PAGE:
Vitamin D is another nutrient that promotes bone growth and density, helping to prevent broken bones later in life. For example, cats who don't get enough vitamin D may develop rickets or osteomalacia (weak bones). Vitamin D is found naturally in salmon, tuna, and cod liver oil — all good sources of omega-3 fatty acids — but it's also found in foods like milk and yogurt.
If your cat has an upset stomach or diarrhea after eating dairy products like cow's milk or cheese, they may be sensitive to lactose.
The solution? Goat's milk.
Goat's milk is easier to digest than cow’s or soy milk, and it contains more calcium than any other dairy product! You can also try coconut water, which offers many health benefits for humans and pets.
So if you want your cats to get all the nutrients they need from drinking a glass of something every day, consider introducing a small amount of goat's milk to their diet.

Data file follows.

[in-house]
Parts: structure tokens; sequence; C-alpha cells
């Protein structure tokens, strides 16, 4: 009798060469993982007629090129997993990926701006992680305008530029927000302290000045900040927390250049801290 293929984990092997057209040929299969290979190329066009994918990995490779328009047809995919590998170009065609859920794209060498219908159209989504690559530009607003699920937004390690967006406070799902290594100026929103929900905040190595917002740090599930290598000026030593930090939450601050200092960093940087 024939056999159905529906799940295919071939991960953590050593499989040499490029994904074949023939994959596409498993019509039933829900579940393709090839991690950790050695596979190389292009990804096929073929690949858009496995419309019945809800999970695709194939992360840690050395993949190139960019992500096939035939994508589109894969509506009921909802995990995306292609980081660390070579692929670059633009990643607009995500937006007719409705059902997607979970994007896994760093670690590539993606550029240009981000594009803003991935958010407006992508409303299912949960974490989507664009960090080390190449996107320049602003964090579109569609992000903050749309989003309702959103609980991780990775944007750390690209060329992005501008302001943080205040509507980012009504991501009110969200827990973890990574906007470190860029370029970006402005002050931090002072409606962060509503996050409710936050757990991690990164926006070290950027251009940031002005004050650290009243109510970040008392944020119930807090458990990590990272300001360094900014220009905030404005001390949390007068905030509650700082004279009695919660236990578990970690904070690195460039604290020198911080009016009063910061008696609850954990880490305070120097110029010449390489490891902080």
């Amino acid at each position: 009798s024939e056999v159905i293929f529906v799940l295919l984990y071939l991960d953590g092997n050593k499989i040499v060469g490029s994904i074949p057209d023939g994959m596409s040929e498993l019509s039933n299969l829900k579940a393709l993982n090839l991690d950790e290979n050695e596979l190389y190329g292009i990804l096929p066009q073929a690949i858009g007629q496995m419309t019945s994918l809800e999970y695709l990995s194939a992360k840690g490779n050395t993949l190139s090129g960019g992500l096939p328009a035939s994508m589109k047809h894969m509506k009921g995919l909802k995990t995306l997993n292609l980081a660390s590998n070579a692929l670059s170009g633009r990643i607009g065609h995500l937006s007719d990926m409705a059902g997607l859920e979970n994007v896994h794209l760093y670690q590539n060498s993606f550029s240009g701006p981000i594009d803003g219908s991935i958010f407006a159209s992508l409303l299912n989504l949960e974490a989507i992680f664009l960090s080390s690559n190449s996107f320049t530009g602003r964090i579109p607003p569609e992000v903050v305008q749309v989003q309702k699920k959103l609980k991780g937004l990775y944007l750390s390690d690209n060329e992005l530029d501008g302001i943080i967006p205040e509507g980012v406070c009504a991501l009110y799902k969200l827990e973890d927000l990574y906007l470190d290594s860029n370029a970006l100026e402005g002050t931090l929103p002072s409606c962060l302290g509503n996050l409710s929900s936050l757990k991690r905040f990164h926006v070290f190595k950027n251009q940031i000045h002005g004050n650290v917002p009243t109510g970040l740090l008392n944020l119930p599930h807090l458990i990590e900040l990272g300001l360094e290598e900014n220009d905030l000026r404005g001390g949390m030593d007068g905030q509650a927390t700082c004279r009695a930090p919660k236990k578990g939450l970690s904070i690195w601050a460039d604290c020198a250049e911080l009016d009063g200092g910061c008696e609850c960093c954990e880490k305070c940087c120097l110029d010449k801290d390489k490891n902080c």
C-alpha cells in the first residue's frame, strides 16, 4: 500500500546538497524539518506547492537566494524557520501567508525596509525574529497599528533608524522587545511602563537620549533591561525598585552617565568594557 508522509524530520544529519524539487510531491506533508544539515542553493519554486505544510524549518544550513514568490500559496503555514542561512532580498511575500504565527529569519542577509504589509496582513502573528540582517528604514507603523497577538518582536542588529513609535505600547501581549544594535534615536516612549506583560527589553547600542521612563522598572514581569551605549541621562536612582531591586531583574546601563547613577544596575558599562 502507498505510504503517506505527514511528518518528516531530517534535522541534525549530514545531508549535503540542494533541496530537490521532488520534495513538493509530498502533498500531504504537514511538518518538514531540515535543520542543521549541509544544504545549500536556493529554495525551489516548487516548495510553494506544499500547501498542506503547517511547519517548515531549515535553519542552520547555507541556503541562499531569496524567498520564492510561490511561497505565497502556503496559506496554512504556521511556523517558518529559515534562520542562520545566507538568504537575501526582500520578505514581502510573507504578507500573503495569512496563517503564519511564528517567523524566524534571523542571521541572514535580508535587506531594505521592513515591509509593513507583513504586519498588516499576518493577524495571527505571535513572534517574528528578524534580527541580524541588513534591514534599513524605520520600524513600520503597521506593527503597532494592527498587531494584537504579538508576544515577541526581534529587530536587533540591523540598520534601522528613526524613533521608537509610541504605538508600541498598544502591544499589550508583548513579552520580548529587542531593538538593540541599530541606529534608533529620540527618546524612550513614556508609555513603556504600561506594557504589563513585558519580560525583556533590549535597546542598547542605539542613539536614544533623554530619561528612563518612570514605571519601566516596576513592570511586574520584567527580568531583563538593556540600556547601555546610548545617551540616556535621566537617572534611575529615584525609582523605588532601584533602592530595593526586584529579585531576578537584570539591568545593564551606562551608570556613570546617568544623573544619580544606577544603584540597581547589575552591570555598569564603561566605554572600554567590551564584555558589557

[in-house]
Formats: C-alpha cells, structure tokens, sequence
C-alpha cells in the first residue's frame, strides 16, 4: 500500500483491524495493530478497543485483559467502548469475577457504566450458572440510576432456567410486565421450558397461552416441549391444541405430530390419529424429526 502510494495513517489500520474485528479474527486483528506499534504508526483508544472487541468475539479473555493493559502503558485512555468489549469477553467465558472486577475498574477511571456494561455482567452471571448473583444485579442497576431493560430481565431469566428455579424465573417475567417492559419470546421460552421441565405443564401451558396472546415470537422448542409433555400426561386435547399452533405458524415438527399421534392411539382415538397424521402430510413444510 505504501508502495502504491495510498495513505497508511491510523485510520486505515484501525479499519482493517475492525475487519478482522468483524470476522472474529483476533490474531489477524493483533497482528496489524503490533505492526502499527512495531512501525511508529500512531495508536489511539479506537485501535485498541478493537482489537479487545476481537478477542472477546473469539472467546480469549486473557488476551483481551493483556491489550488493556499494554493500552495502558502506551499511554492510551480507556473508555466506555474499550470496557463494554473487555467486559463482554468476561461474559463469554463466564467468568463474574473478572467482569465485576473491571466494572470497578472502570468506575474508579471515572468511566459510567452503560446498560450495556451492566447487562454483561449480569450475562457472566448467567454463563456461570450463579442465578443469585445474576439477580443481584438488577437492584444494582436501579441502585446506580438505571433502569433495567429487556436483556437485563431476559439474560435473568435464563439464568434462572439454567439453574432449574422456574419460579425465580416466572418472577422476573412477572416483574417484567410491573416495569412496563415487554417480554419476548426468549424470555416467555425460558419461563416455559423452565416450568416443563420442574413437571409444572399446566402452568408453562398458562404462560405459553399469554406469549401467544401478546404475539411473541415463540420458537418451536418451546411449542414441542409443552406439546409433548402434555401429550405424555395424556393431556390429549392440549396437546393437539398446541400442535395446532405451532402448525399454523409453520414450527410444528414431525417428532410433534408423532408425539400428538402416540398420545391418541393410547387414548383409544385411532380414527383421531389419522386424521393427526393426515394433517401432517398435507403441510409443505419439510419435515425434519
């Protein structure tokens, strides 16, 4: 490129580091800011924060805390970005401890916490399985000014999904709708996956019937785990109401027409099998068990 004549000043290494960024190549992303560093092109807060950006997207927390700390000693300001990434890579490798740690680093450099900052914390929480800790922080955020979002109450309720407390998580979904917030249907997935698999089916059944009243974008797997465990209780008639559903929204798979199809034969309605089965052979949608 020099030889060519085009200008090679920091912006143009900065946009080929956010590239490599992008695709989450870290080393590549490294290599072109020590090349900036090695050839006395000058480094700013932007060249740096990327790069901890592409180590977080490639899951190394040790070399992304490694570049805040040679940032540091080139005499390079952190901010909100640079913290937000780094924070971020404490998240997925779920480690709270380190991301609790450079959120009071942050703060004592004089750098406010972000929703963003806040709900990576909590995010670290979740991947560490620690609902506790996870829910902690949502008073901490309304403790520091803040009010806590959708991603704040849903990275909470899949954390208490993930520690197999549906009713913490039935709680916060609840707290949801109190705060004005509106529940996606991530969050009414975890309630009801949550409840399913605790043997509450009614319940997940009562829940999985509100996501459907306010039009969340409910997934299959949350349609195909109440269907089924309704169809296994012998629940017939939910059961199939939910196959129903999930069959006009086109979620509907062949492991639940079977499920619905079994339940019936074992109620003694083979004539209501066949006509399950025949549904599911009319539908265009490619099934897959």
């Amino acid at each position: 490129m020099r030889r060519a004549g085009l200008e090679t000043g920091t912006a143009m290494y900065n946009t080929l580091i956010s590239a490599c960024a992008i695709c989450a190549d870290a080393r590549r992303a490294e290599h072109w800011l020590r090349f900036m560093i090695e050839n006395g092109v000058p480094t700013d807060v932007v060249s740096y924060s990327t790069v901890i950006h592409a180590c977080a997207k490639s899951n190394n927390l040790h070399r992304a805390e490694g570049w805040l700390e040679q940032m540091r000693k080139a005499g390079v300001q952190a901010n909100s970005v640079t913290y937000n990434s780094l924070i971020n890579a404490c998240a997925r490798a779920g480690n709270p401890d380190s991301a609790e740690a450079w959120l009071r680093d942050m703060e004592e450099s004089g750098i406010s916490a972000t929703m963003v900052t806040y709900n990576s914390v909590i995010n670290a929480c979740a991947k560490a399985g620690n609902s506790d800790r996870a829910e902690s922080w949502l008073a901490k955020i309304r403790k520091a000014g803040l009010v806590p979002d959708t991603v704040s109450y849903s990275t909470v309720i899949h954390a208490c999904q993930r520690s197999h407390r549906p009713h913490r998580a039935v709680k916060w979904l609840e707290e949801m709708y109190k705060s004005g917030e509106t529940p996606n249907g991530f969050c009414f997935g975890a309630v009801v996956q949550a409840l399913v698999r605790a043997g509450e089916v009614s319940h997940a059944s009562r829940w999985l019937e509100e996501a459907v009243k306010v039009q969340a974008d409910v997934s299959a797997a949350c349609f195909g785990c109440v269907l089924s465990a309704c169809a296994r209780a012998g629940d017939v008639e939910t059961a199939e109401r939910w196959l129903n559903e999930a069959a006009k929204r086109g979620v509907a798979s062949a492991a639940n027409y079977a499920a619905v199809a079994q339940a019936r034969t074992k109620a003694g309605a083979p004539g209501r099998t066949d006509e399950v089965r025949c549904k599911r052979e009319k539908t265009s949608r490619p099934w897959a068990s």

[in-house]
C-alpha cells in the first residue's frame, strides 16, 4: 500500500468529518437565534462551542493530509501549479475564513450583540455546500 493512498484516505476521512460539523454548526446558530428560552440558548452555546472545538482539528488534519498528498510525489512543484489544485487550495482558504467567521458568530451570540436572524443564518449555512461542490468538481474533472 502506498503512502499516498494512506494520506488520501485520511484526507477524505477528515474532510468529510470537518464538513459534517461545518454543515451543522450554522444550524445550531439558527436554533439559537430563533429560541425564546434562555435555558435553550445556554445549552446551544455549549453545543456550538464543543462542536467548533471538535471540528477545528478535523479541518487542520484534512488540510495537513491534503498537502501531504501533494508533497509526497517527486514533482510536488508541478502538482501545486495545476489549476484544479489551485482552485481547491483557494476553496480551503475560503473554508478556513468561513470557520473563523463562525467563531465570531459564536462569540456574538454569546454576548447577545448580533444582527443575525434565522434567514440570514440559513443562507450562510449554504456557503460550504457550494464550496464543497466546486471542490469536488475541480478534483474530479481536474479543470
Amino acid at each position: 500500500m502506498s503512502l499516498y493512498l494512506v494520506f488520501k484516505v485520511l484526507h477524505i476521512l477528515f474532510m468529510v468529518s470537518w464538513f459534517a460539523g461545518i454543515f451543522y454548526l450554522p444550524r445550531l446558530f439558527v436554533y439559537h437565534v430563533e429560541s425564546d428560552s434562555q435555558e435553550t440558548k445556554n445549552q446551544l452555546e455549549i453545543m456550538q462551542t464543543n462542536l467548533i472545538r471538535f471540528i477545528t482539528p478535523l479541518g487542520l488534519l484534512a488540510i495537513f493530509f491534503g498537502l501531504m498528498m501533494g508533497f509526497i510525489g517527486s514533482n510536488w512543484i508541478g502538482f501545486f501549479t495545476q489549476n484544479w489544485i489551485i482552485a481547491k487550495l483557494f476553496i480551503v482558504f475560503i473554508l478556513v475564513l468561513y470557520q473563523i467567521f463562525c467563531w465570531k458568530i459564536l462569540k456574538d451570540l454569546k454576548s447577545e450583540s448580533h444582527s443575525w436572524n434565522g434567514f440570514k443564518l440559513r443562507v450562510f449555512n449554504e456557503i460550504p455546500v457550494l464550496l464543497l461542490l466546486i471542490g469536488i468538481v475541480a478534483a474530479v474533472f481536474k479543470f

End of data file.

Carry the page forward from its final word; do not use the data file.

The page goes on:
How Much Milk Can a Cat Drink?
In most cases, there's no problem with giving your cat a little bit of milk here and there. Cats often pick up milk from a bowl when they're particularly hungry or thirsty. But giving them too much can lead to diarrhea, bloating, and vomiting. It can also cause digestive problems such as pancreatitis and lactose intolerance, leading to more severe issues like diabetes.
If your cat is prone to digestive issues, then it may be best to stick with water. But if you want to give them some milk once in a while, just in case they need it, follow these guidelines:
- First, start slow and only offer your cat only a little bit.
- If you notice diarrhea or other symptoms within 24 hours of consuming milk, stop immediately and contact your veterinarian for advice.
- If your cat seems to tolerate the milk well, you can give them a little more next time.
- If they tolerate that well, gradually increase his intake over time until they get one or two small bowls of milk per day.
Should You Give Kittens Milk?
It's never a good idea to feed kittens cow's milk, even if they seem to want it. Kittens need a unique formula that contains more fat than cow's milk but has other nutrients and protein levels.